John McCaslin

Iraqi journalists attending a workshop in Jordan last week faulted fellow journalists, including Arab reporters, for concentrating too heavily on negative stories in their country.

Meanwhile, a senior Jordanian official told The Beltway Beat in an interview in Amman that peace and stability will not arrive overnight in Iraq, despite pressure on the Bush administration by some in the United States to make it happen.

"Yes, there is destruction, but it is not all," Haider Zubeidi, director of Basra-based Shat Al Arab Radio, told the assembled journalists.

As quoted in the Jordan Times, he cited Iraq's "media boom" as one of many positive results of the U.S.-led invasion to oust Iraqi leader Saddam Hussein.

"For decades, Iraq has seen only one-party, one-color media," said Zubeidi, noting there are now "more than 120 radio stations in Iraq, including 15 in the south, and about 70 newspapers."

Akel Biltaji, adviser to King Abdullah II of Jordan, sat down with this columnist in the outskirts of Amman this past weekend and stressed that the reconstruction of Iraq - both physical and political - won't happen as fast as some in the West propose.

"We feel Iraq needs another 10 to 15 years," said Biltaji, whose country is bordered by the conflicts in Iraq, Israel-Palestine, Lebanon-Syria and Saudi Arabia.

"Jordan always warned our allies in the United States that it would take some time," Biltaji continued. "Look, it took the United States some 200 years to realize full democracy - do you remember the 1960s and civil rights? And yet we are expected to do it overnight? You can't.

"It's a process," he stressed. "Give (the Arab world) time to educate ourselves."

In a separate interview near Amman, Princess Basma Bint Talal, the only sister of the late King Hussein, who has worked on human development issues globally for more than three decades, told this column that she remains cautiously optimistic about Iraq's future but pleads for patience.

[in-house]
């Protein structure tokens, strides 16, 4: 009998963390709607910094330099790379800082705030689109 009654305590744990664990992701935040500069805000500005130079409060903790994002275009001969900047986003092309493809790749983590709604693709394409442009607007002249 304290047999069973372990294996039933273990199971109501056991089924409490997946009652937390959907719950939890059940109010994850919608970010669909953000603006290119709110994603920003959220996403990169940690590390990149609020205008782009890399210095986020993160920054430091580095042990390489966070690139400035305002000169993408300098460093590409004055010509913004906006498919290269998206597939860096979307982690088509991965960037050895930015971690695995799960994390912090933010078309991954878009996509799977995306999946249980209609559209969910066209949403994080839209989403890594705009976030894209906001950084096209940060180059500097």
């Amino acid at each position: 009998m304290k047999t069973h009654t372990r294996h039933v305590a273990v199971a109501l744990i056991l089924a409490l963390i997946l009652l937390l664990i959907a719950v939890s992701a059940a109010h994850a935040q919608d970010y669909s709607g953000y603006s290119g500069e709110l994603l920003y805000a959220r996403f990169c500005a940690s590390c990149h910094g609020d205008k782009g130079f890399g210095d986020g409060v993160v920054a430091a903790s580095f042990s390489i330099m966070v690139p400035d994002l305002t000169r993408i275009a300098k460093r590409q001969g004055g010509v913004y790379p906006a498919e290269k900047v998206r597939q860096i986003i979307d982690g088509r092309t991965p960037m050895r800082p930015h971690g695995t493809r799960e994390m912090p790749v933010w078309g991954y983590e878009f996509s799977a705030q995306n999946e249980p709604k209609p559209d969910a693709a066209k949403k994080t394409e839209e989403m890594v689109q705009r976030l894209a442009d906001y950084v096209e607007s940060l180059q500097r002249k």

"It's fashionable to talk about 'sudden change.' But it is premature to say sudden. It is an evolving process," the princess says.

"The one positive thing we do have now which we did not before is a global consciousness of the Middle East," she says. "I do hope and pray that things settle down in Iraq, but it is going to take time."


Republican sources in Washington tell The Beltway Beat that Michael Steele - the first black ever to be elected to statewide office in Maryland and, since 2003, the first-ever Republican lieutenant governor of the state - will seek the U.S. Senate seat being vacated by Democratic Sen. Paul Sarbanes, Maryland's longest serving senator.

John McCaslin

John McCaslin is a contributing columnist on and author of Inside The Beltway: Offbeat Stories, Scoops, and Shenanigans from around the Nation's Capital .

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